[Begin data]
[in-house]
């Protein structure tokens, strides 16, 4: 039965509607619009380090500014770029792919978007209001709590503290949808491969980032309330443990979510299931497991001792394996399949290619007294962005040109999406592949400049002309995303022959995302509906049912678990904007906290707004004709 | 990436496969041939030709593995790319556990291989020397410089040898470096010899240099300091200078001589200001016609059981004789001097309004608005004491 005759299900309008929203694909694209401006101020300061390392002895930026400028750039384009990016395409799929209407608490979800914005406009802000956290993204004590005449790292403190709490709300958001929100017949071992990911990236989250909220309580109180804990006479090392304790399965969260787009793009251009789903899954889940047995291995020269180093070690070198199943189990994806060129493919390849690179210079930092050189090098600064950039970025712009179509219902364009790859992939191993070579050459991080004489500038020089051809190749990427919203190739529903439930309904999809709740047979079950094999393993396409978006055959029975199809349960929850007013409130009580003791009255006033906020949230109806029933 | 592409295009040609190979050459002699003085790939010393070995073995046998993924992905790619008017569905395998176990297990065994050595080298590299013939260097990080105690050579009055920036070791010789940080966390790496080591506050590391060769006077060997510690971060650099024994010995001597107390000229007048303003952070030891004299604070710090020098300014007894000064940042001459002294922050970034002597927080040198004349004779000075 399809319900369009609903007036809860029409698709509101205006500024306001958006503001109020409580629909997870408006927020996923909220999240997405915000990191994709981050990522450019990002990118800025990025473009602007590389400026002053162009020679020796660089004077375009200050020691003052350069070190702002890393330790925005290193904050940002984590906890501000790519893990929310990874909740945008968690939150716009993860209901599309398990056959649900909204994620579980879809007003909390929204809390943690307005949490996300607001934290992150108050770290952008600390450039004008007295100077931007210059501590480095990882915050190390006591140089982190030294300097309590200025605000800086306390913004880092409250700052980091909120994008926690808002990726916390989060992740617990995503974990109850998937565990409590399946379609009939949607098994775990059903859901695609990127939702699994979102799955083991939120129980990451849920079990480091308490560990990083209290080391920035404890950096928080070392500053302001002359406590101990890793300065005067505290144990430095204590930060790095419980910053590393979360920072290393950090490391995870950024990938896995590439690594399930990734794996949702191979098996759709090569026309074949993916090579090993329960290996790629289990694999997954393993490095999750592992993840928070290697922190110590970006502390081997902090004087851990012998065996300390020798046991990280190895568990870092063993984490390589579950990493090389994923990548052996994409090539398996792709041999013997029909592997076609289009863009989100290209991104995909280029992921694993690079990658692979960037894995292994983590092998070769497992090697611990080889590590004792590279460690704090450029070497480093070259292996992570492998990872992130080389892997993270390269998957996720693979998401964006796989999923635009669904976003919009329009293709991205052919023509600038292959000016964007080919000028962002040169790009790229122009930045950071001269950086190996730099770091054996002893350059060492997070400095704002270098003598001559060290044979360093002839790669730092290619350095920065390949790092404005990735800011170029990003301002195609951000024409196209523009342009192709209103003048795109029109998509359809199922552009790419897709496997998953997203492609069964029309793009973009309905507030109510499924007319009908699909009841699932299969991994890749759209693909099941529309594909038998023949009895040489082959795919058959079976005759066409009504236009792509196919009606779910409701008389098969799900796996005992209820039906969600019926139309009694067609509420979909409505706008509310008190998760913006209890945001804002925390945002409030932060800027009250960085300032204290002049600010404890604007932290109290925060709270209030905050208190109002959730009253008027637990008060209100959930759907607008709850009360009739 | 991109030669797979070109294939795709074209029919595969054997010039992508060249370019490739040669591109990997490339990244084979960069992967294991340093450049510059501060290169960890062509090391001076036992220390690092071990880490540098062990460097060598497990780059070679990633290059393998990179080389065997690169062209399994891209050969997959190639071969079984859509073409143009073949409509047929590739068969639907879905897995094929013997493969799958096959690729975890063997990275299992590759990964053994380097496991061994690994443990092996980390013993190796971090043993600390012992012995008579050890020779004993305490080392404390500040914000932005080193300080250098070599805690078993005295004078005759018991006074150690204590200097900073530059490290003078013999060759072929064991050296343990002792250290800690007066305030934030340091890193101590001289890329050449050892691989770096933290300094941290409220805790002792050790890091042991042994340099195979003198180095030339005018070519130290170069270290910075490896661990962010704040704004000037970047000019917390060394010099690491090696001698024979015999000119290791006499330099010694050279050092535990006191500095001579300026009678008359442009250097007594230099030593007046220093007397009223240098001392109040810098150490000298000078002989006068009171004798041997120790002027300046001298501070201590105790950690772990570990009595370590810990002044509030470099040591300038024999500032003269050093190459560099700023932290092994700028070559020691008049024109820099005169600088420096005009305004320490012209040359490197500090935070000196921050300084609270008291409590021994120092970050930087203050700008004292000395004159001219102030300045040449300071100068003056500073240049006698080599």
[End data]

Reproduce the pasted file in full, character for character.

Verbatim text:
[in-house]
């Protein structure tokens, strides 16, 4: 039965509607619009380090500014770029792919978007209001709590503290949808491969980032309330443990979510299931497991001792394996399949290619007294962005040109999406592949400049002309995303022959995302509906049912678990904007906290707004004709 | 990436496969041939030709593995790319556990291989020397410089040898470096010899240099300091200078001589200001016609059981004789001097309004608005004491 005759299900309008929203694909694209401006101020300061390392002895930026400028750039384009990016395409799929209407608490979800914005406009802000956290993204004590005449790292403190709490709300958001929100017949071992990911990236989250909220309580109180804990006479090392304790399965969260787009793009251009789903899954889940047995291995020269180093070690070198199943189990994806060129493919390849690179210079930092050189090098600064950039970025712009179509219902364009790859992939191993070579050459991080004489500038020089051809190749990427919203190739529903439930309904999809709740047979079950094999393993396409978006055959029975199809349960929850007013409130009580003791009255006033906020949230109806029933 | 592409295009040609190979050459002699003085790939010393070995073995046998993924992905790619008017569905395998176990297990065994050595080298590299013939260097990080105690050579009055920036070791010789940080966390790496080591506050590391060769006077060997510690971060650099024994010995001597107390000229007048303003952070030891004299604070710090020098300014007894000064940042001459002294922050970034002597927080040198004349004779000075 399809319900369009609903007036809860029409698709509101205006500024306001958006503001109020409580629909997870408006927020996923909220999240997405915000990191994709981050990522450019990002990118800025990025473009602007590389400026002053162009020679020796660089004077375009200050020691003052350069070190702002890393330790925005290193904050940002984590906890501000790519893990929310990874909740945008968690939150716009993860209901599309398990056959649900909204994620579980879809007003909390929204809390943690307005949490996300607001934290992150108050770290952008600390450039004008007295100077931007210059501590480095990882915050190390006591140089982190030294300097309590200025605000800086306390913004880092409250700052980091909120994008926690808002990726916390989060992740617990995503974990109850998937565990409590399946379609009939949607098994775990059903859901695609990127939702699994979102799955083991939120129980990451849920079990480091308490560990990083209290080391920035404890950096928080070392500053302001002359406590101990890793300065005067505290144990430095204590930060790095419980910053590393979360920072290393950090490391995870950024990938896995590439690594399930990734794996949702191979098996759709090569026309074949993916090579090993329960290996790629289990694999997954393993490095999750592992993840928070290697922190110590970006502390081997902090004087851990012998065996300390020798046991990280190895568990870092063993984490390589579950990493090389994923990548052996994409090539398996792709041999013997029909592997076609289009863009989100290209991104995909280029992921694993690079990658692979960037894995292994983590092998070769497992090697611990080889590590004792590279460690704090450029070497480093070259292996992570492998990872992130080389892997993270390269998957996720693979998401964006796989999923635009669904976003919009329009293709991205052919023509600038292959000016964007080919000028962002040169790009790229122009930045950071001269950086190996730099770091054996002893350059060492997070400095704002270098003598001559060290044979360093002839790669730092290619350095920065390949790092404005990735800011170029990003301002195609951000024409196209523009342009192709209103003048795109029109998509359809199922552009790419897709496997998953997203492609069964029309793009973009309905507030109510499924007319009908699909009841699932299969991994890749759209693909099941529309594909038998023949009895040489082959795919058959079976005759066409009504236009792509196919009606779910409701008389098969799900796996005992209820039906969600019926139309009694067609509420979909409505706008509310008190998760913006209890945001804002925390945002409030932060800027009250960085300032204290002049600010404890604007932290109290925060709270209030905050208190109002959730009253008027637990008060209100959930759907607008709850009360009739 | 991109030669797979070109294939795709074209029919595969054997010039992508060249370019490739040669591109990997490339990244084979960069992967294991340093450049510059501060290169960890062509090391001076036992220390690092071990880490540098062990460097060598497990780059070679990633290059393998990179080389065997690169062209399994891209050969997959190639071969079984859509073409143009073949409509047929590739068969639907879905897995094929013997493969799958096959690729975890063997990275299992590759990964053994380097496991061994690994443990092996980390013993190796971090043993600390012992012995008579050890020779004993305490080392404390500040914000932005080193300080250098070599805690078993005295004078005759018991006074150690204590200097900073530059490290003078013999060759072929064991050296343990002792250290800690007066305030934030340091890193101590001289890329050449050892691989770096933290300094941290409220805790002792050790890091042991042994340099195979003198180095030339005018070519130290170069270290910075490896661990962010704040704004000037970047000019917390060394010099690491090696001698024979015999000119290791006499330099010694050279050092535990006191500095001579300026009678008359442009250097007594230099030593007046220093007397009223240098001392109040810098150490000298000078002989006068009171004798041997120790002027300046001298501070201590105790950690772990570990009595370590810990002044509030470099040591300038024999500032003269050093190459560099700023932290092994700028070559020691008049024109820099005169600088420096005009305004320490012209040359490197500090935070000196921050300084609270008291409590021994120092970050930087203050700008004292000395004159001219102030300045040449300071100068003056500073240049006698080599």